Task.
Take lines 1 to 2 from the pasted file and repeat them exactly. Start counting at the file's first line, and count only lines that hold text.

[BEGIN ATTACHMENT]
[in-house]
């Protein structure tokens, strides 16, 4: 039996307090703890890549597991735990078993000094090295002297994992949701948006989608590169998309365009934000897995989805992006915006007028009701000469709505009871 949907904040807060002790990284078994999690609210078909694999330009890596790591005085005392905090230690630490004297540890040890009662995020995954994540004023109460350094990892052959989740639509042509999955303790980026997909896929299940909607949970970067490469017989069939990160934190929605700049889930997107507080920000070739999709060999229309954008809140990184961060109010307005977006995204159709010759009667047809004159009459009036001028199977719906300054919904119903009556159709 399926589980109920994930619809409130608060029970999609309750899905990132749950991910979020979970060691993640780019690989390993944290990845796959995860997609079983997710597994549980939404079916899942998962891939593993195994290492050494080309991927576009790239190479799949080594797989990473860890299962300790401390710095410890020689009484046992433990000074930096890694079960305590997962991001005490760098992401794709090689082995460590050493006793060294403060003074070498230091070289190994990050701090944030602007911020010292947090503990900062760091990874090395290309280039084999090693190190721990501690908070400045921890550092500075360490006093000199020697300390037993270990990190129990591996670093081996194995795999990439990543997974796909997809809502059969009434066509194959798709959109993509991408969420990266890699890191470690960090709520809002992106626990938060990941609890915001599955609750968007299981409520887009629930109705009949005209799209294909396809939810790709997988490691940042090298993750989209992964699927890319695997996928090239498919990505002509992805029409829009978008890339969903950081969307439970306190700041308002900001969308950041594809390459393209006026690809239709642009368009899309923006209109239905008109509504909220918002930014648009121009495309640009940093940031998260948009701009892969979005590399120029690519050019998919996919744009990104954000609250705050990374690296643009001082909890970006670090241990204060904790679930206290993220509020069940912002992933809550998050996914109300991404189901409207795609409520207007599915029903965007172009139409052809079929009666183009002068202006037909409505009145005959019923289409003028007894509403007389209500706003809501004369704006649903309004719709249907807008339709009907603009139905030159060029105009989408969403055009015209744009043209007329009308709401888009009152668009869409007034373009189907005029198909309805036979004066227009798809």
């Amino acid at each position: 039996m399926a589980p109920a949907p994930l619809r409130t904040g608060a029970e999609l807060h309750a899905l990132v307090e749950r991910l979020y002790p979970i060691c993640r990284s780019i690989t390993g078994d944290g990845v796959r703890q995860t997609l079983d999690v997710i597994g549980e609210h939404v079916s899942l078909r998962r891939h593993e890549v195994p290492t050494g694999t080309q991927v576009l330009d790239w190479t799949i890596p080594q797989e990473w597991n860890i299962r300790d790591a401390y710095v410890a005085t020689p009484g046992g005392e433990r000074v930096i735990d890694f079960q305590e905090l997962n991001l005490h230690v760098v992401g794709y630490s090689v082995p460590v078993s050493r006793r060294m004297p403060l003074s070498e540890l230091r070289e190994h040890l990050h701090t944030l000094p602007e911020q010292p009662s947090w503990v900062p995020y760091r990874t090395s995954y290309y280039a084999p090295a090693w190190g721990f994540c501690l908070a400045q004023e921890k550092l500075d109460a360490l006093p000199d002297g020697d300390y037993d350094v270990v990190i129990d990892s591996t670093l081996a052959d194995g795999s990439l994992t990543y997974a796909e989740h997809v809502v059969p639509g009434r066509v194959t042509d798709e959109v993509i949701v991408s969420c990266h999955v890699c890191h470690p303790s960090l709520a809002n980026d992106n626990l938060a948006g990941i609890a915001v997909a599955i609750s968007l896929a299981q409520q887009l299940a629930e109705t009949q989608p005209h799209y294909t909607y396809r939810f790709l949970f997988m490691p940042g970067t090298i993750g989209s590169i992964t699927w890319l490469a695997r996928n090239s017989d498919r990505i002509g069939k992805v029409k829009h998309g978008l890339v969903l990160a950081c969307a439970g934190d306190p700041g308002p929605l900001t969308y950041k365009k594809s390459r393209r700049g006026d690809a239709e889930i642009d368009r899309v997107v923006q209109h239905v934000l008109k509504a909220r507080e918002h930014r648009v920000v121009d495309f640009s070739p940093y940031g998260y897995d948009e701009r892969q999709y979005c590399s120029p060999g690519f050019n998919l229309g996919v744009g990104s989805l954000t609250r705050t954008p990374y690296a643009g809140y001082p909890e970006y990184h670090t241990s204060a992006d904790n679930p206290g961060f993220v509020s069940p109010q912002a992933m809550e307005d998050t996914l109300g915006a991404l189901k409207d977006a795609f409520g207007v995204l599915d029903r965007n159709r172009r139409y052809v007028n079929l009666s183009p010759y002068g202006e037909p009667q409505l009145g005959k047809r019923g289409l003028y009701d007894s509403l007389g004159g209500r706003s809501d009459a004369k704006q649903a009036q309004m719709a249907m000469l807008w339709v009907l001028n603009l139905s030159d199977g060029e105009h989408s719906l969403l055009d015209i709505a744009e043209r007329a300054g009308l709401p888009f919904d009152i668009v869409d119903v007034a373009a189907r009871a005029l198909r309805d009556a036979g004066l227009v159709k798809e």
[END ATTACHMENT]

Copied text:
[in-house]
């Protein structure tokens, strides 16, 4: 039996307090703890890549597991735990078993000094090295002297994992949701948006989608590169998309365009934000897995989805992006915006007028009701000469709505009871 949907904040807060002790990284078994999690609210078909694999330009890596790591005085005392905090230690630490004297540890040890009662995020995954994540004023109460350094990892052959989740639509042509999955303790980026997909896929299940909607949970970067490469017989069939990160934190929605700049889930997107507080920000070739999709060999229309954008809140990184961060109010307005977006995204159709010759009667047809004159009459009036001028199977719906300054919904119903009556159709 399926589980109920994930619809409130608060029970999609309750899905990132749950991910979020979970060691993640780019690989390993944290990845796959995860997609079983997710597994549980939404079916899942998962891939593993195994290492050494080309991927576009790239190479799949080594797989990473860890299962300790401390710095410890020689009484046992433990000074930096890694079960305590997962991001005490760098992401794709090689082995460590050493006793060294403060003074070498230091070289190994990050701090944030602007911020010292947090503990900062760091990874090395290309280039084999090693190190721990501690908070400045921890550092500075360490006093000199020697300390037993270990990190129990591996670093081996194995795999990439990543997974796909997809809502059969009434066509194959798709959109993509991408969420990266890699890191470690960090709520809002992106626990938060990941609890915001599955609750968007299981409520887009629930109705009949005209799209294909396809939810790709997988490691940042090298993750989209992964699927890319695997996928090239498919990505002509992805029409829009978008890339969903950081969307439970306190700041308002900001969308950041594809390459393209006026690809239709642009368009899309923006209109239905008109509504909220918002930014648009121009495309640009940093940031998260948009701009892969979005590399120029690519050019998919996919744009990104954000609250705050990374690296643009001082909890970006670090241990204060904790679930206290993220509020069940912002992933809550998050996914109300991404189901409207795609409520207007599915029903965007172009139409052809079929009666183009002068202006037909409505009145005959019923289409003028007894509403007389209500706003809501004369704006649903309004719709249907807008339709009907603009139905030159060029105009989408969403055009015209744009043209007329009308709401888009009152668009869409007034373009189907005029198909309805036979004066227009798809």